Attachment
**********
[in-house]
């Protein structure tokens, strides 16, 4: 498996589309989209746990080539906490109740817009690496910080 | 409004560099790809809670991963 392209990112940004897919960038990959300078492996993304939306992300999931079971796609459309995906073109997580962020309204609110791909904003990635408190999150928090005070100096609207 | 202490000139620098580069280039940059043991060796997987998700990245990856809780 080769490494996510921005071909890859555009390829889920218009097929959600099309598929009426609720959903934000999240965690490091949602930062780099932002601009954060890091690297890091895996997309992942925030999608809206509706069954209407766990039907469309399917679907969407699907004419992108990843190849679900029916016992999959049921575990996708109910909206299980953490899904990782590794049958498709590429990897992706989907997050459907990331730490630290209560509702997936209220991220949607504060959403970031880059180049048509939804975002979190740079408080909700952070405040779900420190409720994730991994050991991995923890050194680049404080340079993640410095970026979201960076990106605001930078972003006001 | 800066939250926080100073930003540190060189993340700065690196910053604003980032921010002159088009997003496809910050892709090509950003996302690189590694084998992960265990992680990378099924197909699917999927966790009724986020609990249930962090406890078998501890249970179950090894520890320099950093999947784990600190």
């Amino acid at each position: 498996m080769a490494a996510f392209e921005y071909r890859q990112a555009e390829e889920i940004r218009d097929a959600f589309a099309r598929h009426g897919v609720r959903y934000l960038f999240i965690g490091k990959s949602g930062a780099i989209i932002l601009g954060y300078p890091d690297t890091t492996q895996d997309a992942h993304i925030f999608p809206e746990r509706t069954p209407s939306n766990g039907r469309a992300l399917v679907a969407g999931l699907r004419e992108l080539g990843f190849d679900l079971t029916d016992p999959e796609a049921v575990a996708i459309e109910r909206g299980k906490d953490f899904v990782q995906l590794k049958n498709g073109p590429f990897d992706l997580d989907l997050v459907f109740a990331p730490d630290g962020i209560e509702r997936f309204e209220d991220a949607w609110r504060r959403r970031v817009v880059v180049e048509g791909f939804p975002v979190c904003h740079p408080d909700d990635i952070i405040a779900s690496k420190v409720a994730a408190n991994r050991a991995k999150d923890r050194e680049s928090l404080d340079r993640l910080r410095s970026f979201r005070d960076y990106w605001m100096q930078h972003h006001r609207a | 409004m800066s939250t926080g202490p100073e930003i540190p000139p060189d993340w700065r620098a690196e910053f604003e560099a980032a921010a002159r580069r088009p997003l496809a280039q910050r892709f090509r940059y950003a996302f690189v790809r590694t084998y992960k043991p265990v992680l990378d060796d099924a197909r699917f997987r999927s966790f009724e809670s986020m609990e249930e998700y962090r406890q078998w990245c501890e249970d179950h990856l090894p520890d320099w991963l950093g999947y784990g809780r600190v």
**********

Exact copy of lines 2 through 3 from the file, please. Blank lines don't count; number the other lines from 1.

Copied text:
């Protein structure tokens, strides 16, 4: 498996589309989209746990080539906490109740817009690496910080 | 409004560099790809809670991963 392209990112940004897919960038990959300078492996993304939306992300999931079971796609459309995906073109997580962020309204609110791909904003990635408190999150928090005070100096609207 | 202490000139620098580069280039940059043991060796997987998700990245990856809780 080769490494996510921005071909890859555009390829889920218009097929959600099309598929009426609720959903934000999240965690490091949602930062780099932002601009954060890091690297890091895996997309992942925030999608809206509706069954209407766990039907469309399917679907969407699907004419992108990843190849679900029916016992999959049921575990996708109910909206299980953490899904990782590794049958498709590429990897992706989907997050459907990331730490630290209560509702997936209220991220949607504060959403970031880059180049048509939804975002979190740079408080909700952070405040779900420190409720994730991994050991991995923890050194680049404080340079993640410095970026979201960076990106605001930078972003006001 | 800066939250926080100073930003540190060189993340700065690196910053604003980032921010002159088009997003496809910050892709090509950003996302690189590694084998992960265990992680990378099924197909699917999927966790009724986020609990249930962090406890078998501890249970179950090894520890320099950093999947784990600190």
């Amino acid at each position: 498996m080769a490494a996510f392209e921005y071909r890859q990112a555009e390829e889920i940004r218009d097929a959600f589309a099309r598929h009426g897919v609720r959903y934000l960038f999240i965690g490091k990959s949602g930062a780099i989209i932002l601009g954060y300078p890091d690297t890091t492996q895996d997309a992942h993304i925030f999608p809206e746990r509706t069954p209407s939306n766990g039907r469309a992300l399917v679907a969407g999931l699907r004419e992108l080539g990843f190849d679900l079971t029916d016992p999959e796609a049921v575990a996708i459309e109910r909206g299980k906490d953490f899904v990782q995906l590794k049958n498709g073109p590429f990897d992706l997580d989907l997050v459907f109740a990331p730490d630290g962020i209560e509702r997936f309204e209220d991220a949607w609110r504060r959403r970031v817009v880059v180049e048509g791909f939804p975002v979190c904003h740079p408080d909700d990635i952070i405040a779900s690496k420190v409720a994730a408190n991994r050991a991995k999150d923890r050194e680049s928090l404080d340079r993640l910080r410095s970026f979201r005070d960076y990106w605001m100096q930078h972003h006001r609207a | 409004m800066s939250t926080g202490p100073e930003i540190p000139p060189d993340w700065r620098a690196e910053f604003e560099a980032a921010a002159r580069r088009p997003l496809a280039q910050r892709f090509r940059y950003a996302f690189v790809r590694t084998y992960k043991p265990v992680l990378d060796d099924a197909r699917f997987r999927s966790f009724e809670s986020m609990e249930e998700y962090r406890q078998w990245c501890e249970d179950h990856l090894p520890d320099w991963l950093g999947y784990g809780r600190v």